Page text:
The personal information of hundreds of prisoners, corrections officers and visitors, along with sensitive operational information about Canberra’s prison has been inadvertently disclosed by the ACT Government.
The significant data breach means the ABC can reveal at least one ACT public servant attempted to bring contraband into the Alexander Maconochie Centre (AMC) — their second such attempt.
The information was accidentally released to the ABC in freedom of information (FOI) documents about drug seizures in the AMC.
The data was meant to be redacted because the justice directorate believed some of it could “expose vulnerabilities in the AMC’s security” and “in turn endanger the safety of detainees, staff and the community”.
“The consequences of releasing all documents … would undermine the security and good order of ACT Corrective Services,” it read.
According to analysis by the ABC, the data revealed the full names of at least 592 prisoners, 10 prison visitors and the surnames of 77 corrections officers.
It outlined which detainees had overdosed, where contraband was found and which people and areas had been targeted for searches.
Those disclosures may be in breach of section 27A of the Freedom of Information Act 1989, which says access must not be granted to personal information unless that person is given a reasonable chance to object.
Data released in bungled FOI response
The Government had intended to release the information to the ABC in a redacted form, removing personal and prejudicial information.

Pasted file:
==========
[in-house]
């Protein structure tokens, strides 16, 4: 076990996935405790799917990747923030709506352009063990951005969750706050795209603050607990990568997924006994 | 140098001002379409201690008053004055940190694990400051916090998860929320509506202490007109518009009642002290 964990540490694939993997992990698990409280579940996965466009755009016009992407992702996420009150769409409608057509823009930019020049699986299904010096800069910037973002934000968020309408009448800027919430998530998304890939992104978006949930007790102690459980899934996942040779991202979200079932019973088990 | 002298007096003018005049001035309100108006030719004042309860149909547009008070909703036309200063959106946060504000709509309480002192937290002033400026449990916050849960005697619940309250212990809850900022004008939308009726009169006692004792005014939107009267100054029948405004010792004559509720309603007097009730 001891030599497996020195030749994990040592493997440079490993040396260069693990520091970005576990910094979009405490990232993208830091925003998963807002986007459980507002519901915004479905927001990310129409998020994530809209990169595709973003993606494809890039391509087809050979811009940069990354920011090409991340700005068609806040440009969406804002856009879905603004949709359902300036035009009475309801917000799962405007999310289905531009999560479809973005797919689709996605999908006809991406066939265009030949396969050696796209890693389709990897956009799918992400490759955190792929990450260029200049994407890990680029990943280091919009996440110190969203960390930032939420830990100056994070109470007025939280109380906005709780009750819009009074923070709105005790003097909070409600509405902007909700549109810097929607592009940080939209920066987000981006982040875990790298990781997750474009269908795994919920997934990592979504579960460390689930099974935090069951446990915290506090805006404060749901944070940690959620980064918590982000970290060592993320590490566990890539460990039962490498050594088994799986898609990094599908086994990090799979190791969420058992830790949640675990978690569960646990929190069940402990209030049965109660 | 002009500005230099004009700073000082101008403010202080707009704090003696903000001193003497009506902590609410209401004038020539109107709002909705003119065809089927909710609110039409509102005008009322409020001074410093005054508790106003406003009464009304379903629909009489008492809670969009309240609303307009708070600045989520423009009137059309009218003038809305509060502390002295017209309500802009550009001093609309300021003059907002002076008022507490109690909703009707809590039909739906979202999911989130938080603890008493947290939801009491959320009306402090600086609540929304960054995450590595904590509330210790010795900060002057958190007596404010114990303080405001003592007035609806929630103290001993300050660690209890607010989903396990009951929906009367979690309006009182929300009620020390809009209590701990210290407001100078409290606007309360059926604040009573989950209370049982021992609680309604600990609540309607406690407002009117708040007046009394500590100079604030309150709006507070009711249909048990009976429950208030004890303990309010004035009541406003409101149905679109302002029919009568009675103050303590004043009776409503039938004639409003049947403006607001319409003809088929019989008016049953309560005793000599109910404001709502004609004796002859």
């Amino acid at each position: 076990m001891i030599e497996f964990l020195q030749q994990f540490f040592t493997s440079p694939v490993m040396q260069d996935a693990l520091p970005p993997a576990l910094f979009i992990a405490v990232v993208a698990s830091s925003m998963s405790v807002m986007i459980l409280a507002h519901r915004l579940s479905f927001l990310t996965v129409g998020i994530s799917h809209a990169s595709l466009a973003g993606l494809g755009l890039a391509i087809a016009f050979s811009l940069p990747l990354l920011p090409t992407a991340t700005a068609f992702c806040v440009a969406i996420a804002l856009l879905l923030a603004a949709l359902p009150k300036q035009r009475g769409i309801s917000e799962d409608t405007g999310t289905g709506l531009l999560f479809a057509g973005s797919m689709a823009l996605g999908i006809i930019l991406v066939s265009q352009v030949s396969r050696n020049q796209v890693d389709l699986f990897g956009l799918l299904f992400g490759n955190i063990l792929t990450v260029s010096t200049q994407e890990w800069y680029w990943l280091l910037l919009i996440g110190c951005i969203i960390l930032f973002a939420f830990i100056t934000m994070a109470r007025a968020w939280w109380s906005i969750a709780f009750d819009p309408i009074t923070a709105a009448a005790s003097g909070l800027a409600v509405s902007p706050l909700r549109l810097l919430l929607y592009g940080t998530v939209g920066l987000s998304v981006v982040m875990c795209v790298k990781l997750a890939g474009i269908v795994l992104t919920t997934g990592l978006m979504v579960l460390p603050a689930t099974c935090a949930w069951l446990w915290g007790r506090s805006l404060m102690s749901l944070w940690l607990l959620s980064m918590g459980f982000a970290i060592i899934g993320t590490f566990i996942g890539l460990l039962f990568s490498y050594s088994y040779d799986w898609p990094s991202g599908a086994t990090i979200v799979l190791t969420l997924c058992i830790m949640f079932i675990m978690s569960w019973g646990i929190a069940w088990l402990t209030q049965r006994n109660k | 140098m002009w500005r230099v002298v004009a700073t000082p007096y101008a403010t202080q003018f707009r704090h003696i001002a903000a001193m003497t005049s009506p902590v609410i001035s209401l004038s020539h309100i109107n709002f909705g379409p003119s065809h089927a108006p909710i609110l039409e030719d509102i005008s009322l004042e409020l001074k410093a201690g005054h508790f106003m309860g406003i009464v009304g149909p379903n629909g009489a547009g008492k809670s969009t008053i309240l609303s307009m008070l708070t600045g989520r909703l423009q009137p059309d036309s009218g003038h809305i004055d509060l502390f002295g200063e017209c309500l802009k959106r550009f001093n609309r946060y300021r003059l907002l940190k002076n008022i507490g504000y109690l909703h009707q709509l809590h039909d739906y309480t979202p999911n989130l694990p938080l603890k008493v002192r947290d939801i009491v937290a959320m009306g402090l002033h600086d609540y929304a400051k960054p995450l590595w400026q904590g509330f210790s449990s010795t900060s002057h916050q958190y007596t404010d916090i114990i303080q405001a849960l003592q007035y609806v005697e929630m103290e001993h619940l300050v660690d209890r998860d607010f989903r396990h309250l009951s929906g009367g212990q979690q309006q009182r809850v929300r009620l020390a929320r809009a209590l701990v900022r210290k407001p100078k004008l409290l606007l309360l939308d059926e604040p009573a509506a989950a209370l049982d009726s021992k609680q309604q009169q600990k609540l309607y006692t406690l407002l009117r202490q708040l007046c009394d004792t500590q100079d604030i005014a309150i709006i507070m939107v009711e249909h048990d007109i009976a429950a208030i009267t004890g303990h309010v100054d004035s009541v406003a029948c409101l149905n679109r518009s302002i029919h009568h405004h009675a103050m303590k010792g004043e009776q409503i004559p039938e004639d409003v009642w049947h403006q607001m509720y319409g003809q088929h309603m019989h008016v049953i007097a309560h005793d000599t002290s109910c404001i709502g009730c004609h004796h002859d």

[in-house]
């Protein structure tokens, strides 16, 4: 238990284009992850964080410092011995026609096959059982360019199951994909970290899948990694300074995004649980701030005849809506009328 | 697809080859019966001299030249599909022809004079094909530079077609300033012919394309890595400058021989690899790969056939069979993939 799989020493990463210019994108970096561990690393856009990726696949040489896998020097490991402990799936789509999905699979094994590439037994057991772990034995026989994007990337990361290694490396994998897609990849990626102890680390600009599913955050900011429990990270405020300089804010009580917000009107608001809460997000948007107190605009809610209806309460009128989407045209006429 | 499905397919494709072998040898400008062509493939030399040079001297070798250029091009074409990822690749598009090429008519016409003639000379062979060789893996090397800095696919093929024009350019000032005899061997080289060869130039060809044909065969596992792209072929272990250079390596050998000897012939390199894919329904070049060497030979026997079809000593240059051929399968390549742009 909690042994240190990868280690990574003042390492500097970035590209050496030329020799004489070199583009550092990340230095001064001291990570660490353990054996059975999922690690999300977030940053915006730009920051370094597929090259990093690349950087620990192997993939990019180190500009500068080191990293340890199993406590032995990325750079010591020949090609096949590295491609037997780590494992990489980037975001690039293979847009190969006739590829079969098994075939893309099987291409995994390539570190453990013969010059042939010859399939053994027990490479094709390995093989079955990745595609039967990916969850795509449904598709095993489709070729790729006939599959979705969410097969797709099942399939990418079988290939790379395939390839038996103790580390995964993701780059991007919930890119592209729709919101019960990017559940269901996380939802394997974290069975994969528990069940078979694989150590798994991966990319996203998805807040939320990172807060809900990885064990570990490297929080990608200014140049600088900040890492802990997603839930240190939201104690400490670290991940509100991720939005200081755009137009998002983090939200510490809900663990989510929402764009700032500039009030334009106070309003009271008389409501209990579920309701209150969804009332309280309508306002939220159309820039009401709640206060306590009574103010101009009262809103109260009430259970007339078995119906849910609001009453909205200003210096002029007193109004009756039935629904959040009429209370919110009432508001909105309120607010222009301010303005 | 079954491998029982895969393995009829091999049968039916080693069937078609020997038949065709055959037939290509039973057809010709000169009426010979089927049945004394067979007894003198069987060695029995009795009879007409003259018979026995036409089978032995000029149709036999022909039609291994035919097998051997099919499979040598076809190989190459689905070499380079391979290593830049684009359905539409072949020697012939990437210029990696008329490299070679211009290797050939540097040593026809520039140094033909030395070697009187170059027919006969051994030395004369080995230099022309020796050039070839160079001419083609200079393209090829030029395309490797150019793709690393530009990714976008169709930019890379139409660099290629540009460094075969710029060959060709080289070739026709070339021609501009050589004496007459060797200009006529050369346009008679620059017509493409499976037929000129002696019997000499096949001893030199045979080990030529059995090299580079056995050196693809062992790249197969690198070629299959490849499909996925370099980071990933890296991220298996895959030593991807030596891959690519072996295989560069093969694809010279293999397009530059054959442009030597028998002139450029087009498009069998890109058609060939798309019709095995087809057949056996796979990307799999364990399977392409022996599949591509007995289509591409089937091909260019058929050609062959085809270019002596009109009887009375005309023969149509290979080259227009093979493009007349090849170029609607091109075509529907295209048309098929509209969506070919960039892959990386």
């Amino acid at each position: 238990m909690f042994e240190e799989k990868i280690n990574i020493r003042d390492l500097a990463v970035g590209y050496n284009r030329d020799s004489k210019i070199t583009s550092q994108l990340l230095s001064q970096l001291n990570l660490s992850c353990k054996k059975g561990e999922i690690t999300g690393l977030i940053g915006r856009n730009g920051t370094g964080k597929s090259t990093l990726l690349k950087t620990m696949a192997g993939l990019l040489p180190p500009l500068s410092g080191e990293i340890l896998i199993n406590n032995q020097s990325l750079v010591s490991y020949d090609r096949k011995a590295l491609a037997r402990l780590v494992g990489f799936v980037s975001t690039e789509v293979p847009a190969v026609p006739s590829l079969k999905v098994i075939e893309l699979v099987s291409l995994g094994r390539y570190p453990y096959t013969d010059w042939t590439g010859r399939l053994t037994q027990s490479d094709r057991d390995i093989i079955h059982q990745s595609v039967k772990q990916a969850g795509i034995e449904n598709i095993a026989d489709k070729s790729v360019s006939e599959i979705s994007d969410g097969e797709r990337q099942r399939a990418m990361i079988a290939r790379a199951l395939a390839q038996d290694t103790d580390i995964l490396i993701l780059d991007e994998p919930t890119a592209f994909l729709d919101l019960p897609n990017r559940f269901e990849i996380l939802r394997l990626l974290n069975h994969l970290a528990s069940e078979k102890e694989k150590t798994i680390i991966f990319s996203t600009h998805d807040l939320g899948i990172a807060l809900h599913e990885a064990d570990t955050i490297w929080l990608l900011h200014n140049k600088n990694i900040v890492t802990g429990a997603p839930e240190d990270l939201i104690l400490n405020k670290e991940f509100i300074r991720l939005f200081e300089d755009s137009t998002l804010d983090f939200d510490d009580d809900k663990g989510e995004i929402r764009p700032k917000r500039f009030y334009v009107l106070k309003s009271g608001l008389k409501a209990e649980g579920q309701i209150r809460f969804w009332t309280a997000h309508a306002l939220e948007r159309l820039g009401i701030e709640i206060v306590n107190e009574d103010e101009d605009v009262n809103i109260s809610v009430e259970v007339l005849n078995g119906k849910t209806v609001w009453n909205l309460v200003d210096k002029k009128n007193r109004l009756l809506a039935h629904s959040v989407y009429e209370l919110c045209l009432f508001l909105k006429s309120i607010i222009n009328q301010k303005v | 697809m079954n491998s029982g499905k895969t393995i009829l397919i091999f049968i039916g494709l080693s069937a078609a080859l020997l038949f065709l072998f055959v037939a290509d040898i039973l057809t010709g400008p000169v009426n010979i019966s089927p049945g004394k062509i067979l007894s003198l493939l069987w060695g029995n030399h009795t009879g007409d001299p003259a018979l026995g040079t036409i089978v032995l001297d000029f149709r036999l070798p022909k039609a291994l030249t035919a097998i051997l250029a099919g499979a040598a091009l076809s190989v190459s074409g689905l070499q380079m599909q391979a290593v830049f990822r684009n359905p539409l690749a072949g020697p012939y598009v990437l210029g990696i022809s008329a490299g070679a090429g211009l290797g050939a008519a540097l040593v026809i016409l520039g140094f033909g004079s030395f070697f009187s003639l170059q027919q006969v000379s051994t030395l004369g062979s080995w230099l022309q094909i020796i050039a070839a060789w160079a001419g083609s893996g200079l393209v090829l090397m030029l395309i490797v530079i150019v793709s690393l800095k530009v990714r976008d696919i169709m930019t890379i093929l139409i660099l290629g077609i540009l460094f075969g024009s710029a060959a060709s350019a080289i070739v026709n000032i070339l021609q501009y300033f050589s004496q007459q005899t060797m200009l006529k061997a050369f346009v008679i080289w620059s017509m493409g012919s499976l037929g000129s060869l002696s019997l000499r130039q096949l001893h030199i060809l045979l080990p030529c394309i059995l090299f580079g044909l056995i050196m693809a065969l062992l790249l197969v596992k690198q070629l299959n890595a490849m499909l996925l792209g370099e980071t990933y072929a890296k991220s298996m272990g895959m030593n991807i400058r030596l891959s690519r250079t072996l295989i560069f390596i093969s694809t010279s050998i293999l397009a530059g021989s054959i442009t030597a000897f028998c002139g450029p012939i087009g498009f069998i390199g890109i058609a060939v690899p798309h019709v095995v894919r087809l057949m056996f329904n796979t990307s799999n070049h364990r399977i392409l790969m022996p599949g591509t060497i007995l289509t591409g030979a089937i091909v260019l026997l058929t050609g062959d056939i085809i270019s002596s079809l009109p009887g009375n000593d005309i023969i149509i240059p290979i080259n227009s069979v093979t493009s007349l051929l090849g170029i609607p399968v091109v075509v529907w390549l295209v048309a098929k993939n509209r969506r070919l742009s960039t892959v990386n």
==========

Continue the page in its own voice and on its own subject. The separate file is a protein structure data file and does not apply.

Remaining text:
But a bungle with the Microsoft Office program Excel meant those redactions did not take place, with the data being digitally covered in black without actually being removed.
In one instance, an entire spreadsheet was provided completely unedited, exposing further details about which officers conducted each search.
The release highlights potential problems with how officers are told to redact and release information, just one month before the scheme undergoes a major overhaul.
Under new laws passed in the ACT Legislative Assembly last year, agencies must release information more proactively and apply a higher test to what information can be withheld.
‘Not in accordance with expected practice’
In a written statement, a spokesman from the Justice and Community Safety Directorate said the release of data “was not in accordance with expected practice” and confirmed the information provided to the ABC was not given to anyone else.
The spokesman said ACT Corrective Services would notify affected individuals as soon as possible and work with them to “mitigate any potential harm that could result from the unauthorised disclosure of information”.
The directorate said there had been a voluntarily notification made to the Australian Information Commissioner and it would work with that office to develop procedures to prevent similar breaches in the future.
“The matter has also been reported to the internal Audit Performance and Improvement committee”, the statement read.
“A review will be undertaken of the circumstances and processes to ensure that future processes mitigate the risk of inadvertent release of personal information.”